CJR’s “best moment to be in journalism” piece precedes layoffs
It’s hard out here for a journalism optimist, and if you don’t believe me, take a look at the ironic juxtaposition of two stories that happened late last week.
On Thursday, magazine editor and freelance writer Ann Friedman published a piece in the Columbia Journalism Review with the headline: “This is the best moment to be in journalism: The old stuff isn’t coming back, but that’s okay.”
In it, she describes traveling around to various journalism conferences where she found herself in the role of Future of Journalism cheerleader in the face of all the pessimism and worry among the people she encountered there.
Then on Friday came news of layoffs and cutbacks at the Columbia Journalism Review, the very publication where Friedman had waxed so optimistic.
Two top editors were laid off, Capital New York’s Joe Pompeo wrote, and two others were given the choice of being laid off or cut to half-time, with their answer not yet made public. Pompeo wrote:
The layoffs were characterized to Capital as a precautionary measure, based on projections of how much money CJR is expected to raise in the coming fiscal year to pay back the annual budget the Journalism School fronts it.
The CJR is published by the Columbia Journalism School.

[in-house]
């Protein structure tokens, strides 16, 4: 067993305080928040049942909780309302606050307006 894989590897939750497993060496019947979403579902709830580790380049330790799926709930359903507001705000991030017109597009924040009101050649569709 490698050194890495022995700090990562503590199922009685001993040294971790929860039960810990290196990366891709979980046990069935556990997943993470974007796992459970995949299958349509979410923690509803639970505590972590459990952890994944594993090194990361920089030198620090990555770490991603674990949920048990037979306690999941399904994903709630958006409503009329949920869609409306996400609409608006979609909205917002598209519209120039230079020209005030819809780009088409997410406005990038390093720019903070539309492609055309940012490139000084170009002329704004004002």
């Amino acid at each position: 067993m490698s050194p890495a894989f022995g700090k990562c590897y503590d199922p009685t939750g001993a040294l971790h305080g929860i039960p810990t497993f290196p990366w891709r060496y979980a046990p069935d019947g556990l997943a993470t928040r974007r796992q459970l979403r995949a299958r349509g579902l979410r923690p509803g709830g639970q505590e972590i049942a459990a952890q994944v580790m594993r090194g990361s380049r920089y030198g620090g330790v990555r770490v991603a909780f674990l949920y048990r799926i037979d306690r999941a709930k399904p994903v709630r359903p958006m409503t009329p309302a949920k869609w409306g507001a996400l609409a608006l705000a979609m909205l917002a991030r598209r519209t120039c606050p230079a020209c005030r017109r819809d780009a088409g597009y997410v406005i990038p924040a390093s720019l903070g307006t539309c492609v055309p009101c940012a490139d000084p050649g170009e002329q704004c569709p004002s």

Even if Friedman didn’t know about the impending layoffs—and there’s no reason to think she would have—she had to know there would be some bad journalism business news soon after her post appeared, giving critics of her approach a chance to dismiss her argument. She was ready for that:
Here’s a little secret: Even if I’m wrong and it’s not the best moment, we’d all be well-served to operate as if it is. Because you know what? The old models aren’t coming back. Lamenting the death of classifieds and display advertising and annual subscribers isn’t serving anyone. The sooner journalists start seeing disruption and technology as opportunity, the better off we’ll all be.
Friedman writes that journalists can learn a lot from the people she met at a conference of designers and entrepreneurs, who mostly talked “about how to take smart, creative risks.”
“Creative risk-taking is now a core journalistic job skill,” she writes, “and it needs to be prioritized.”